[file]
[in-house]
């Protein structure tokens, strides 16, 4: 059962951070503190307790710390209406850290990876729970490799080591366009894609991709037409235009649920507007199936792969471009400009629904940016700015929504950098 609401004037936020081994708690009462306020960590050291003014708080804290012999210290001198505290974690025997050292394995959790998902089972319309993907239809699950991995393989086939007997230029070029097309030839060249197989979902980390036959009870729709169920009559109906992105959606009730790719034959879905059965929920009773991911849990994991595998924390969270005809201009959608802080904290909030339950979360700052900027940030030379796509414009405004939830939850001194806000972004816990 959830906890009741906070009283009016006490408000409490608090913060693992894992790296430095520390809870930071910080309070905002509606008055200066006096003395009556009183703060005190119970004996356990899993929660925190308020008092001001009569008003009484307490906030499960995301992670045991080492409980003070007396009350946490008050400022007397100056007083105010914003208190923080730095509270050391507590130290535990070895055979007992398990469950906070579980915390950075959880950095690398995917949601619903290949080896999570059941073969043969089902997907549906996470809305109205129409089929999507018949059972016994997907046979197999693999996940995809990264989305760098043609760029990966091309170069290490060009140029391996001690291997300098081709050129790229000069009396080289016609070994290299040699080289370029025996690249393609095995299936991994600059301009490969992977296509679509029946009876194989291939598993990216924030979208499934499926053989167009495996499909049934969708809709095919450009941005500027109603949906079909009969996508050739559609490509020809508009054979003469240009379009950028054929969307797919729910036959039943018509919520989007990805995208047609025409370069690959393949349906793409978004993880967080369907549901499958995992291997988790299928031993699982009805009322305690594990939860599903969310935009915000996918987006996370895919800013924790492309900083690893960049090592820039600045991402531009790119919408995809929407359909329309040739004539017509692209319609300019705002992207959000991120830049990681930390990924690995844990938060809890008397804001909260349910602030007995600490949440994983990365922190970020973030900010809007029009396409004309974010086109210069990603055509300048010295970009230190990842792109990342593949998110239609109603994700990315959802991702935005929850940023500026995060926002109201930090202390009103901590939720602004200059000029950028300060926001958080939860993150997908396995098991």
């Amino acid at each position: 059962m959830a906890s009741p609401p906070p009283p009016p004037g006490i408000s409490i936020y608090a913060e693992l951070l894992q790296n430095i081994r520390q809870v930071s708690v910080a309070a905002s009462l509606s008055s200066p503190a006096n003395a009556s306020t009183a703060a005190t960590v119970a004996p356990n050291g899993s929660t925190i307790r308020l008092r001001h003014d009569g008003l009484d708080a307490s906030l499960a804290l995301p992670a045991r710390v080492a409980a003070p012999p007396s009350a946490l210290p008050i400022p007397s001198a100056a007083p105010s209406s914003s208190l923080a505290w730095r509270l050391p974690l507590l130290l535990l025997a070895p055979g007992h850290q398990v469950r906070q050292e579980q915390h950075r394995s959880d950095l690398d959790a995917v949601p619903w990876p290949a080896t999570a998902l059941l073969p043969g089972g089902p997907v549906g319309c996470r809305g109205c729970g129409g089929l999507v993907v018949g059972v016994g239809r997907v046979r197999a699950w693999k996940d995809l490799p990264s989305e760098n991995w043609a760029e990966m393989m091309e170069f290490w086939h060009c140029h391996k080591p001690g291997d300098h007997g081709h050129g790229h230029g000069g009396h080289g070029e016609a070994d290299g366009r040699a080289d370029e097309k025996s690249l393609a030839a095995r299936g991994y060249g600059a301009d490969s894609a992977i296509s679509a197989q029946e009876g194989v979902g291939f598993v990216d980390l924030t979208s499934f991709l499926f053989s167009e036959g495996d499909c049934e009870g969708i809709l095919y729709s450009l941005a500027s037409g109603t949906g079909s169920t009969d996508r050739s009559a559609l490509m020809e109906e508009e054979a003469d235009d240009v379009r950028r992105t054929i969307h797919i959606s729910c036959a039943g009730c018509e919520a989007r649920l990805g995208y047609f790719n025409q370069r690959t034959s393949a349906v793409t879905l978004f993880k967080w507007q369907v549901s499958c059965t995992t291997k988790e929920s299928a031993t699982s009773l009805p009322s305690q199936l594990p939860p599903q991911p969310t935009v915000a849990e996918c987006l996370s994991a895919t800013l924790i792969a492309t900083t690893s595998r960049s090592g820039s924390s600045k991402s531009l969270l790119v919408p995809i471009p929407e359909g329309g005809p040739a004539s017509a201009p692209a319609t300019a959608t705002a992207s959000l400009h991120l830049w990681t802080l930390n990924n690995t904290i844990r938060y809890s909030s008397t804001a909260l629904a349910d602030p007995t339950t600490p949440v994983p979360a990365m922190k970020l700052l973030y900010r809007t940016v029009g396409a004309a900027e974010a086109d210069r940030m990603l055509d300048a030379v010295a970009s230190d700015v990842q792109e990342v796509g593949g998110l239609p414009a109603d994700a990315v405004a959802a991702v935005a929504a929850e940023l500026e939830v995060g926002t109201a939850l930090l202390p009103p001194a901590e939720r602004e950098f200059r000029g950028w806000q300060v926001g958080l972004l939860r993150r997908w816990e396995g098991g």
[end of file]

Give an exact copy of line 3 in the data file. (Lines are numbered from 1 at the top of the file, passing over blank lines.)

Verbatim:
């Amino acid at each position: 059962m959830a906890s009741p609401p906070p009283p009016p004037g006490i408000s409490i936020y608090a913060e693992l951070l894992q790296n430095i081994r520390q809870v930071s708690v910080a309070a905002s009462l509606s008055s200066p503190a006096n003395a009556s306020t009183a703060a005190t960590v119970a004996p356990n050291g899993s929660t925190i307790r308020l008092r001001h003014d009569g008003l009484d708080a307490s906030l499960a804290l995301p992670a045991r710390v080492a409980a003070p012999p007396s009350a946490l210290p008050i400022p007397s001198a100056a007083p105010s209406s914003s208190l923080a505290w730095r509270l050391p974690l507590l130290l535990l025997a070895p055979g007992h850290q398990v469950r906070q050292e579980q915390h950075r394995s959880d950095l690398d959790a995917v949601p619903w990876p290949a080896t999570a998902l059941l073969p043969g089972g089902p997907v549906g319309c996470r809305g109205c729970g129409g089929l999507v993907v018949g059972v016994g239809r997907v046979r197999a699950w693999k996940d995809l490799p990264s989305e760098n991995w043609a760029e990966m393989m091309e170069f290490w086939h060009c140029h391996k080591p001690g291997d300098h007997g081709h050129g790229h230029g000069g009396h080289g070029e016609a070994d290299g366009r040699a080289d370029e097309k025996s690249l393609a030839a095995r299936g991994y060249g600059a301009d490969s894609a992977i296509s679509a197989q029946e009876g194989v979902g291939f598993v990216d980390l924030t979208s499934f991709l499926f053989s167009e036959g495996d499909c049934e009870g969708i809709l095919y729709s450009l941005a500027s037409g109603t949906g079909s169920t009969d996508r050739s009559a559609l490509m020809e109906e508009e054979a003469d235009d240009v379009r950028r992105t054929i969307h797919i959606s729910c036959a039943g009730c018509e919520a989007r649920l990805g995208y047609f790719n025409q370069r690959t034959s393949a349906v793409t879905l978004f993880k967080w507007q369907v549901s499958c059965t995992t291997k988790e929920s299928a031993t699982s009773l009805p009322s305690q199936l594990p939860p599903q991911p969310t935009v915000a849990e996918c987006l996370s994991a895919t800013l924790i792969a492309t900083t690893s595998r960049s090592g820039s924390s600045k991402s531009l969270l790119v919408p995809i471009p929407e359909g329309g005809p040739a004539s017509a201009p692209a319609t300019a959608t705002a992207s959000l400009h991120l830049w990681t802080l930390n990924n690995t904290i844990r938060y809890s909030s008397t804001a909260l629904a349910d602030p007995t339950t600490p949440v994983p979360a990365m922190k970020l700052l973030y900010r809007t940016v029009g396409a004309a900027e974010a086109d210069r940030m990603l055509d300048a030379v010295a970009s230190d700015v990842q792109e990342v796509g593949g998110l239609p414009a109603d994700a990315v405004a959802a991702v935005a929504a929850e940023l500026e939830v995060g926002t109201a939850l930090l202390p009103p001194a901590e939720r602004e950098f200059r000029g950028w806000q300060v926001g958080l972004l939860r993150r997908w816990e396995g098991g």